A Business Advisory Board Can Help
It’s not uncommon for small business owners or CEO’s to feel like there is no one they can turn for help, advice or validation.
Fortunately, a business advisory board can help. Business leaders who consult an advisory board not only gain camaraderie, they gain ready access to experts in a variety of fields, such as marketing, sales, financing, and others. Not to mention a valuable multi-perspective approach to your day-to-day managerial duties.
Business Success Is A Team Effort
Not ready to commit to utilizing a business advisory board in all aspects of your business? That’s fine. Start small instead. Many successful boards are originally formed with a very specific goal in mind – such as the implementation of a new strategic plan.
And you don’t always have to look exclusively outside of your business for help. Consider tapping members of your management team for specific organizational reports. Each advisory board meeting could begin with members of your management team providing updates on assigned areas, such as finances, operations/production, human resources, IT, and sales & marketing. This portion of the meeting will ensure that everybody is on the same page and will encourage your management team to buy into the advisory process. Later in your meeting, set aside time to speak confidentially with your advisory team. Doing so will provide everyone with the opportunity to speak candidly.
Say ‘No’ To ‘Yes-Men’
If you don’t trust the members of your advisory board, the initiative will not be effective. You need to go into advisory board meetings ready and willing to share sensitive information about the business, as well as personal information about yourself. If you don’t trust your board, you are unlikely to tell them everything they need to know to provide you with the best advice possible. Your board should consist of the following experts:
- An attorney
- An accountant
- A banker
- Experts in Marketing, HR and/or IT
- Other successful entrepreneurs from other industries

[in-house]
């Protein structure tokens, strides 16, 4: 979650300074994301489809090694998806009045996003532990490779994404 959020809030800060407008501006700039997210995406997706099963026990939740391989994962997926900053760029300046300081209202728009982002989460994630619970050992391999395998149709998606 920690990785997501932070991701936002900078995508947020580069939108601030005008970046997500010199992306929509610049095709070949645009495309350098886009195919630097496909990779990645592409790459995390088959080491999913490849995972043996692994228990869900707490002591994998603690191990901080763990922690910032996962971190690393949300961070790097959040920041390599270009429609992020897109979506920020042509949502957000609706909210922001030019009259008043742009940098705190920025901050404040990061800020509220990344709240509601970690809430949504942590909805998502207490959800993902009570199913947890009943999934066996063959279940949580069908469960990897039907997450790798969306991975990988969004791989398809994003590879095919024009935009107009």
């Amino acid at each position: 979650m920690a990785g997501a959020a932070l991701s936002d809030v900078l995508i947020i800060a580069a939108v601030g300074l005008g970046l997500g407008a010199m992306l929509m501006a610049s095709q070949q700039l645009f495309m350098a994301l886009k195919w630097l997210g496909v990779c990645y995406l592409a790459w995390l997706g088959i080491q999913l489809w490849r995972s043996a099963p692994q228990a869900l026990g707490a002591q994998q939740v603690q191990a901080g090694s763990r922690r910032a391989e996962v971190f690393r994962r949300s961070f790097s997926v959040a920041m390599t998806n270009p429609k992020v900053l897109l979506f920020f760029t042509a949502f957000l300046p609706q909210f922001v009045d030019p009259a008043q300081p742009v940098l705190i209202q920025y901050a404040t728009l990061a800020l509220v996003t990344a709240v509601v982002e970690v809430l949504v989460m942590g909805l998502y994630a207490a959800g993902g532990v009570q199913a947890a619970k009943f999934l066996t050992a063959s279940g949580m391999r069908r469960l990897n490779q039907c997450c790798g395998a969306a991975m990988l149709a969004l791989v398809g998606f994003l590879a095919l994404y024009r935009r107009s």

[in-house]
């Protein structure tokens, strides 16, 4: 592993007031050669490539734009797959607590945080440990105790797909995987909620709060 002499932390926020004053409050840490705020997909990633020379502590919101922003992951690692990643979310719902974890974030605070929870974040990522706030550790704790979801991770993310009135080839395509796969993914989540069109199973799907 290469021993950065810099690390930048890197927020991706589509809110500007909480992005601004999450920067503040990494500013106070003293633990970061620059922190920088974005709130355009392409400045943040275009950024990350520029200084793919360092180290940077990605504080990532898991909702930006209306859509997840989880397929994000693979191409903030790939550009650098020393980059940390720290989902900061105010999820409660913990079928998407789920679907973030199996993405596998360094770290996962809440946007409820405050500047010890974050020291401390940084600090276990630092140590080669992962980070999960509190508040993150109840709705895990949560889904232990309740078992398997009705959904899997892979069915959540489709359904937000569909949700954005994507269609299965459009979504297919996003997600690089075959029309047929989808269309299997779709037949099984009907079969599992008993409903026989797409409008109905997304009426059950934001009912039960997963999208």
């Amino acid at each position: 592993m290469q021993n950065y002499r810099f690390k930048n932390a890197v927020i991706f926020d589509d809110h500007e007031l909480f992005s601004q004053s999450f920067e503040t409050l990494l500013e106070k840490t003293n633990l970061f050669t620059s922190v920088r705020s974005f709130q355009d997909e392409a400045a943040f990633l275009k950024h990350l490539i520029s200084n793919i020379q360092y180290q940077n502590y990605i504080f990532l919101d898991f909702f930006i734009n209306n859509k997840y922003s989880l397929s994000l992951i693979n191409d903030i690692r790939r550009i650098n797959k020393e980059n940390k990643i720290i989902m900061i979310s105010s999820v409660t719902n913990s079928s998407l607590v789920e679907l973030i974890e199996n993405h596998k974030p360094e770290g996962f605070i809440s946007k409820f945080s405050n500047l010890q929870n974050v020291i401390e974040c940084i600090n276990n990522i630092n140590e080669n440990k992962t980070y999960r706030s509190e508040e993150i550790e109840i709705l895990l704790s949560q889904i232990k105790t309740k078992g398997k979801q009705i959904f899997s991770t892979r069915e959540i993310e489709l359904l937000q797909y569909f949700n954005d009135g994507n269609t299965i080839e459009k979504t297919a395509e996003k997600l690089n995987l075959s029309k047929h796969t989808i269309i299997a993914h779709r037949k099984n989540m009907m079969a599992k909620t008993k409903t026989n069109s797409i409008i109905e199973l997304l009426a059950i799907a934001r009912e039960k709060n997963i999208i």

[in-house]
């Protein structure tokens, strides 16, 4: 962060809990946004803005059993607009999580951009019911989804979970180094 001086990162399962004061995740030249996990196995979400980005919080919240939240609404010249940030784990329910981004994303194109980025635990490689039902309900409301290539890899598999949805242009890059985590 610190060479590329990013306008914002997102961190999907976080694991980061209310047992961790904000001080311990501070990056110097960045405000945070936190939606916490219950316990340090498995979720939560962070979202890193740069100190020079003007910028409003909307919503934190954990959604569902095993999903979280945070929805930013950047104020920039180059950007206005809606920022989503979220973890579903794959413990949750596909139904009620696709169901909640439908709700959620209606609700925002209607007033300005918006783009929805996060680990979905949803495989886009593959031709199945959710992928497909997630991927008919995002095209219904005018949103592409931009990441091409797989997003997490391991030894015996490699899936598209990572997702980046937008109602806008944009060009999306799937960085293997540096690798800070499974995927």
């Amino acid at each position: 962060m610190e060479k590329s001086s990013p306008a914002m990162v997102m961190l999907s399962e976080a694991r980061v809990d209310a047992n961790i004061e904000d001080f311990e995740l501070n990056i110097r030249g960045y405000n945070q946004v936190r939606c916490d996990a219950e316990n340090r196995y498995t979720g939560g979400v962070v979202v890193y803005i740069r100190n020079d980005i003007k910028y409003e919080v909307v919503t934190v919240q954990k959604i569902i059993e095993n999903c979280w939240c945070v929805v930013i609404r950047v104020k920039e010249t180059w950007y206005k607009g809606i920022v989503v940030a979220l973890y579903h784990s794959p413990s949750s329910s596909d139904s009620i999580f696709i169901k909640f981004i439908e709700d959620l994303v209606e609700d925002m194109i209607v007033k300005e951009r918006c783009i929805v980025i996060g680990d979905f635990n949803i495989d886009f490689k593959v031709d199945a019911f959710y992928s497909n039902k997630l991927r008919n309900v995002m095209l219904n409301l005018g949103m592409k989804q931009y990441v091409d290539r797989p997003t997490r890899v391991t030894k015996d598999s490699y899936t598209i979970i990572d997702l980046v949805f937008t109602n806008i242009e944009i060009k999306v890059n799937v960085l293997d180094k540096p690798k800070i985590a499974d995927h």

- Potential customers
Optimally, you should try to keep the group small and close-knit. More than six advisors on your board are not recommended as the productivity of the team is likely to take a hit.
Know Your Limitations
Excellent leaders seek out excellent advisors and the best advisors for your business are those who fill knowledge gaps within your company. They will also not be afraid to share their opinions and offer differing perspectives. You may not always like what they have to say, but you will be a better leader for hearing it. You can’t do everything and you can’t be an expert on every topic or every issue that comes across your desk. But an advisory team will help you get there.
Even though advisory boards are more informal than boards of directors, it’s important to set expectations and ground rules on any time expectations, responsibilities and duration of service. Consider a written document outlining your board’s responsibilities and logistics, such as meeting frequency, expected time commitment and compensation, if any. Quarterly meetings as a group with individual meetings as needs arise is a good framework.
Remember, your business advisory board does not have authority to make business decisions; it will offer advice that you can either take or dismiss. Speak frankly about your business goals are and explain that you don’t expect them to take on an active management role or assume any liability for your company or for the advice they offer. Providing written indemnification for each participant is appropriate.
The advisory board experience should be interesting and beneficial for all involved. Being on your board will expose members to new ideas and perspectives, and also offers mentoring, networking and social opportunities that make the experience worthwhile. At the very least, you should cover any expenses members incur to attend meetings, and provide meals when you get together. You could also consider a per-meeting fee that might range from a few hundred to a few thousand dollars, depending on commitment.
Email Rea & Associates to learn more ways a business advisory board can help you become a better business leader.
By Chris Roush, CPA (Millersburg office)